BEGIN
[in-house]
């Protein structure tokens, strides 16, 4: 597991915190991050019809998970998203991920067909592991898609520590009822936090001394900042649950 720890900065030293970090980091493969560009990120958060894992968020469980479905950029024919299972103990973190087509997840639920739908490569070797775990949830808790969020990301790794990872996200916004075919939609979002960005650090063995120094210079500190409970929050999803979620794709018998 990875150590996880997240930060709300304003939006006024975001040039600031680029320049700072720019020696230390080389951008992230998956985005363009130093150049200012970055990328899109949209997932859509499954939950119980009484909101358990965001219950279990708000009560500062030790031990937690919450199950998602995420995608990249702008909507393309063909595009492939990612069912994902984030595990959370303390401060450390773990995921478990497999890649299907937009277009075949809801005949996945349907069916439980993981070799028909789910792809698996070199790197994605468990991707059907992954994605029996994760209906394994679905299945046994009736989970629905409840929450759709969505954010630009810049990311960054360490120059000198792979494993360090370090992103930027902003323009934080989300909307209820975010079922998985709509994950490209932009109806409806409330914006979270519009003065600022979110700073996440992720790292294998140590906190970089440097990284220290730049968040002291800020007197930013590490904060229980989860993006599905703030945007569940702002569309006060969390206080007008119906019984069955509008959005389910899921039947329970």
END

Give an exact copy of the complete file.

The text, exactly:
[in-house]
């Protein structure tokens, strides 16, 4: 597991915190991050019809998970998203991920067909592991898609520590009822936090001394900042649950 720890900065030293970090980091493969560009990120958060894992968020469980479905950029024919299972103990973190087509997840639920739908490569070797775990949830808790969020990301790794990872996200916004075919939609979002960005650090063995120094210079500190409970929050999803979620794709018998 990875150590996880997240930060709300304003939006006024975001040039600031680029320049700072720019020696230390080389951008992230998956985005363009130093150049200012970055990328899109949209997932859509499954939950119980009484909101358990965001219950279990708000009560500062030790031990937690919450199950998602995420995608990249702008909507393309063909595009492939990612069912994902984030595990959370303390401060450390773990995921478990497999890649299907937009277009075949809801005949996945349907069916439980993981070799028909789910792809698996070199790197994605468990991707059907992954994605029996994760209906394994679905299945046994009736989970629905409840929450759709969505954010630009810049990311960054360490120059000198792979494993360090370090992103930027902003323009934080989300909307209820975010079922998985709509994950490209932009109806409806409330914006979270519009003065600022979110700073996440992720790292294998140590906190970089440097990284220290730049968040002291800020007197930013590490904060229980989860993006599905703030945007569940702002569309006060969390206080007008119906019984069955509008959005389910899921039947329970």